Speech therapy is a therapy that helps people find personal meaning in their lives. Speech therapy is a form of therapy in which therapists help clients find personal meaning. The premise of speech therapy is that people seek meaning and purpose in life. Speech therapy is based on the belief that our experiences can help us find meaning in life.
Speech therapy focuses on both the drive and ability of people to create meaning in their lives. Logotherapy is a school of psychology and philosophy based on the idea that we are strongly motivated to live intentionally and meaningfully and that we find meaning in life as a result of an authentic and human response (i.e. meaning is our primary motivation for living and action and allows us to endure pain and suffering Logotherapy assumes that people have a will to meaning, which means that seeing the meaning of pain can prepare a person for suffering.
Philosophers have often advocated the idea that people should live with the meaninglessness of life, but Frankl argues that, instead, people are confronted with an inability to comprehend the infinite nature of meaning, the supersense (Frankl, 1959). Frankel points to the self-transcendence of human existence, which means that everyone can find purpose and meaning by pointing to something or someone other than themselves. Frankl believes that life has no common meaning for all human beings, but a special meaning that changes every moment (Frankl, 1959).
Psychiatrist and psychotherapist Viktor Frankl said that life can have meaning even in the most miserable circumstances and that the motivation to live comes from finding that meaning. Drawing on Viktor Frankl’s experience as a physician, psychiatrist, neurologist, and philosophy student, he formulated his meaning-oriented approach, which promotes freedom of choice and personal responsibility. Trying to survive in a Nazi concentration camp, based on his experience and observations, he developed the theory of logotherapy, according to which, through the search for the meaning of life, people can endure and overcome suffering.
Viktor Frankl coined the term “signotherapy” based on Viktor Frankl’s belief that even finding meaning in pain can be a potential solution to human suffering. Logotherapy was developed by neurologist and psychiatrist Victor Frankl on the premise that a person’s primary drive is to find meaning in life. The meaning seeker is assumed to be the main motivator (Frankl, 1959). Frankl clarifies that this search for meaning has nothing to do with spirituality or religion, but strictly refers to the search for purpose in life or mission (Somani, 2009).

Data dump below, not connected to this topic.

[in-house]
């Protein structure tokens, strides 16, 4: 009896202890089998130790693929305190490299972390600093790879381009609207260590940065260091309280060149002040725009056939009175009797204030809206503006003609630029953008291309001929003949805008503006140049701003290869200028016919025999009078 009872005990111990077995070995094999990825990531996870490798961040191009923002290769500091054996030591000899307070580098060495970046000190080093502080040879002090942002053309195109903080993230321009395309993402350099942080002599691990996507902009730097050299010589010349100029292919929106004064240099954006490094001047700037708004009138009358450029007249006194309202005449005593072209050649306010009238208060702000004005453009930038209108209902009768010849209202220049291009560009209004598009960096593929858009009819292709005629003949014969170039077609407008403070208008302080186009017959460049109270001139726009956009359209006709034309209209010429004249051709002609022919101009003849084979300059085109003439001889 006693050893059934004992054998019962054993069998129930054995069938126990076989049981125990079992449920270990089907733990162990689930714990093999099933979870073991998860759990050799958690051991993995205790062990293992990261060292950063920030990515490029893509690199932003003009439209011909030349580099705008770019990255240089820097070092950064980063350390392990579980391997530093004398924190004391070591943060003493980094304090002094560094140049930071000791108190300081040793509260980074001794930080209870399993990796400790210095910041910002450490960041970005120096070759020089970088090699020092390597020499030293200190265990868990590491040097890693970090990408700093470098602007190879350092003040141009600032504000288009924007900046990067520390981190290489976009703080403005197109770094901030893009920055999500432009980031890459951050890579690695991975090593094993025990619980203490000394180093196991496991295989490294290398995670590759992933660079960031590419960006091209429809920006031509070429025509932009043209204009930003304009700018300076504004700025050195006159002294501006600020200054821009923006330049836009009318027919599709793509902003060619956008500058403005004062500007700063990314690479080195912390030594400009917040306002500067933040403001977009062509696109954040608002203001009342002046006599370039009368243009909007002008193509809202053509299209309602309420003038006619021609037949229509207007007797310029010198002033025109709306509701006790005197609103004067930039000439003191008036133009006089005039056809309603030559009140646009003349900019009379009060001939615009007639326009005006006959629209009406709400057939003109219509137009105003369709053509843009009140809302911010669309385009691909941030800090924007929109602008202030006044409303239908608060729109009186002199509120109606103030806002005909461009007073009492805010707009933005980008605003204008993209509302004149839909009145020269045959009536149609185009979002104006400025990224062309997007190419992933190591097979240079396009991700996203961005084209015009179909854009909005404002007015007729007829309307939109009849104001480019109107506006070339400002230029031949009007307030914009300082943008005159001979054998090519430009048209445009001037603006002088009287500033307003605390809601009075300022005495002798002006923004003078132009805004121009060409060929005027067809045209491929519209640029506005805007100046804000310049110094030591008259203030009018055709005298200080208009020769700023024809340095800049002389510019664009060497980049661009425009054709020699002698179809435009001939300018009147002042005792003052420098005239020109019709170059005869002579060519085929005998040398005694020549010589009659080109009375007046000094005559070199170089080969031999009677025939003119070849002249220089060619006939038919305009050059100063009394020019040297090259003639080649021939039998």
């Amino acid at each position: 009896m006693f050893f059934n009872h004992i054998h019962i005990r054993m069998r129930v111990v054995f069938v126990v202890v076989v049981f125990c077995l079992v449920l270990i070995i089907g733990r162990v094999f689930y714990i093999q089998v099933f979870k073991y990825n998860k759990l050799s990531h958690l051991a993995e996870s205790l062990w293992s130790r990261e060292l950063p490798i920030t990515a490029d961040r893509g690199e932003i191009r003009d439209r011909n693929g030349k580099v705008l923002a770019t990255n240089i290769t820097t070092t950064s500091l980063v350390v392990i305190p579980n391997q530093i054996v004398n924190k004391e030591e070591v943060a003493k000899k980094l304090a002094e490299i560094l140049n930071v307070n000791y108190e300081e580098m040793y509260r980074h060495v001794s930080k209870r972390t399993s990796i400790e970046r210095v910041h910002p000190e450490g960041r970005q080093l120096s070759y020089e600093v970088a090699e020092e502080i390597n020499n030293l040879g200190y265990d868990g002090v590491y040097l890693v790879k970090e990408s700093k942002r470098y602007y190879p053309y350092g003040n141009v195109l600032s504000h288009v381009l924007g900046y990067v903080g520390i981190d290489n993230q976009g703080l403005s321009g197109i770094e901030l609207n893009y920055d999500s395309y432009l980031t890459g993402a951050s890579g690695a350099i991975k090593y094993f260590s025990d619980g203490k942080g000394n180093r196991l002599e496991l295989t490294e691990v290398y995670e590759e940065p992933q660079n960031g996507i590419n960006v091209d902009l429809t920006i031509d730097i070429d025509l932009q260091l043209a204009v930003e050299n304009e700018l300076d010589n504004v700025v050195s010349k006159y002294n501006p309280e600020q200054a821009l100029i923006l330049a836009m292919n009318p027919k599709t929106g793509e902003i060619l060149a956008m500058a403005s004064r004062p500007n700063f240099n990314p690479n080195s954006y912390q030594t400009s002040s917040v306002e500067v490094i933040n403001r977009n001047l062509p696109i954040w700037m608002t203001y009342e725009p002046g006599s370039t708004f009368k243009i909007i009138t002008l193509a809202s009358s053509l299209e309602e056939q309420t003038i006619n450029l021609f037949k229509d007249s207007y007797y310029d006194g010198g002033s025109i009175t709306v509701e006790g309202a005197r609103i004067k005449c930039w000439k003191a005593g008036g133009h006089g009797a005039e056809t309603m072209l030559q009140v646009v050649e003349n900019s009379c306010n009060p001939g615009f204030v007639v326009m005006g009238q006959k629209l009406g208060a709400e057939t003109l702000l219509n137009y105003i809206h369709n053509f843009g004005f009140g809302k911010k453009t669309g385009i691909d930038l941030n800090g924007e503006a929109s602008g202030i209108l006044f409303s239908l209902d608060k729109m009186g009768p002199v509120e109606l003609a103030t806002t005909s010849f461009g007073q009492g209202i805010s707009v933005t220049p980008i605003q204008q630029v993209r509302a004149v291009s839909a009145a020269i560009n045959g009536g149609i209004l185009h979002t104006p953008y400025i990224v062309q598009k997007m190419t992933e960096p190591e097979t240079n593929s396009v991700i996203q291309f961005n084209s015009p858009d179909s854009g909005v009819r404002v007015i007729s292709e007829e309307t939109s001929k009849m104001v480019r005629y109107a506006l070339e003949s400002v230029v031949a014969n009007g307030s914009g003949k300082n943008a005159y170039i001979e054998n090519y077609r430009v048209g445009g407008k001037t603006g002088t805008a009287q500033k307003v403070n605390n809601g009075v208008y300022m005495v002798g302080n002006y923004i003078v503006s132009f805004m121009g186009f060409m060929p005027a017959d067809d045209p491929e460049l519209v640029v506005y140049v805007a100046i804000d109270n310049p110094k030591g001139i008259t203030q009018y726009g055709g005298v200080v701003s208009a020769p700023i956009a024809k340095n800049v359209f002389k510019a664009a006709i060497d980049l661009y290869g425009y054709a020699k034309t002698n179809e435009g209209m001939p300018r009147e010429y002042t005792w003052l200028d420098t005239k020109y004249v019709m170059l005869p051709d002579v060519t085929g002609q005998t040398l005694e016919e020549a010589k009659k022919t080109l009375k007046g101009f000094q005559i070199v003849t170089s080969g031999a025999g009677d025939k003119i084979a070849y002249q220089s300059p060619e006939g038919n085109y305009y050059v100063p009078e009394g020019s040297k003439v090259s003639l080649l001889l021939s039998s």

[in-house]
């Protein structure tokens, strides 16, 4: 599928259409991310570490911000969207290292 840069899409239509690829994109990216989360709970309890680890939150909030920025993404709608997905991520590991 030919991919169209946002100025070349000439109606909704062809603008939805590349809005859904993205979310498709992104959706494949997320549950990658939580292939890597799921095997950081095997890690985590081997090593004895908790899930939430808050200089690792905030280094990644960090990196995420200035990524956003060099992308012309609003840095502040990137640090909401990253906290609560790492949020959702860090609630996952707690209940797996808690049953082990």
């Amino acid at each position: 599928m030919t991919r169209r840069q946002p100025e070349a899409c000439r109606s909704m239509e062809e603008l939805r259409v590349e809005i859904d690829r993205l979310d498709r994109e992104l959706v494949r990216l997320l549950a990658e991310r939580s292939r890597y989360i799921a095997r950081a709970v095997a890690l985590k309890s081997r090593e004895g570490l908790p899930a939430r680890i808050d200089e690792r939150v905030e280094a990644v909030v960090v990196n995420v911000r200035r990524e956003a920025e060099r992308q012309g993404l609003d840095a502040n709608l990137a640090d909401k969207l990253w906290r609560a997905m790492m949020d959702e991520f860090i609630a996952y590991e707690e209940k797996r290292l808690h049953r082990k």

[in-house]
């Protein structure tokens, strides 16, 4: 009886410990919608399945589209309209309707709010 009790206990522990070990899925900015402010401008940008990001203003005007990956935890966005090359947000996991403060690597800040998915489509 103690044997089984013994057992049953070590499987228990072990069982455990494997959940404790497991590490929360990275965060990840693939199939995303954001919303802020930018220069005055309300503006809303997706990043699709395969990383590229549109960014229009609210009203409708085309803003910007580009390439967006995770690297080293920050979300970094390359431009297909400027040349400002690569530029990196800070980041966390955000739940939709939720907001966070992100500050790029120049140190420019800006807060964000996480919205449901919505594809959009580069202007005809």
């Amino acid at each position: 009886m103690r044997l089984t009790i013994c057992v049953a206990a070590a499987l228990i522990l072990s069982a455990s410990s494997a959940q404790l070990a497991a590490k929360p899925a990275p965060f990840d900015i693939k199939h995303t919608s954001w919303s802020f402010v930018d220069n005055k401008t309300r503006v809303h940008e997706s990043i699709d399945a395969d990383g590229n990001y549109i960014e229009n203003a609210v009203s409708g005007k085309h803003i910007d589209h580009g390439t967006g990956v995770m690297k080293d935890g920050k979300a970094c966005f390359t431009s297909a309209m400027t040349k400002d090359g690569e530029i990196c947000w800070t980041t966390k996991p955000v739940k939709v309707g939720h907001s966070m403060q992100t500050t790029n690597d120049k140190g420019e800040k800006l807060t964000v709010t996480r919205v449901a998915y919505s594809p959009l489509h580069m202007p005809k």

In logotherapy/existential analysis (EEA), the search for the meaning of life is defined as a person’s primary motivational force. LTEA is a globally recognized and empirically based meaning-focused approach to psychotherapy. Logotherapy/existential analysis helps clients to recognize and eliminate the factors that prevent them from achieving meaningful goals in life.
Logotherapy claims that finding meaning in all experiences, good or bad, can help people grow and find purpose in life. According to logotherapy, the attitudes people develop in the face of adversity is another way of finding meaning in life. In speech therapy, adversity is seen as an opportunity, and the therapist helps the client revisit the adversity to find meaning and opportunity for growth. A fundamental premise of speech therapy is to help patients respond more meaningfully to distress.
The main goal of Logotherapy is to find a connection between the patient’s spirit and health. During speech therapy, both the client and the therapist work to find these things. This is also at the heart of logotherapy, the traditional psychotherapeutic practice.
Speech therapy is used when the patient is faced with existential frustration. Logotherapy considers it its task to help the patient find meaning in life (Frankl, 1959). Speech therapy is based not on strength or pleasure, but on the belief that the search for the meaning of life is the main and most powerful motivating and driving force of a person. Spiritually, logotherapy demonstrates that life has meaning or purpose when people suffer from “existential emptiness” that we experience as boredom, apathy, emptiness, and depression (Victor E. Frankl, 2006).
Purpose in life and the meaning of life Constructs appeared in the logotherapy work of the neurologist and psychiatrist Viktor Frankl regarding existential emptiness and the will to meaning, as well as in other works that theorized and defined positive psychological functioning. Frankl argues that people can discover meaning through creative, experiential, and behavioral values (Hatt, 1965). When people realize that their lives have meaning and that they have a purpose, their spirit can tune in to a higher meaning. When a person fails to realize his “Will to Meaning” in his life, he will experience a terrible feeling of meaninglessness and emptiness.
Science shows that having or not having a purpose in life affects our physical and mental health in many tangible ways. Contrary to Freud’s ‘will to pleasure’ and Adler’s ‘will to power’, “speech therapy is based on the idea that we are driven by a ‘will to meaning’ or an inner desire to find purpose and meaning in our lives” (Amelis & Dattilio, 2013). There are clear parallels between the spiritual elements of Alcoholics Anonymous and the concept of revealing personal meaning in speech therapy. Victor Frankel is aware of Rollo May’s criticism and dismisses the idea that speech therapists absolve a person of responsibility; he says speech therapy is actually educating the therapist about his responsibilities.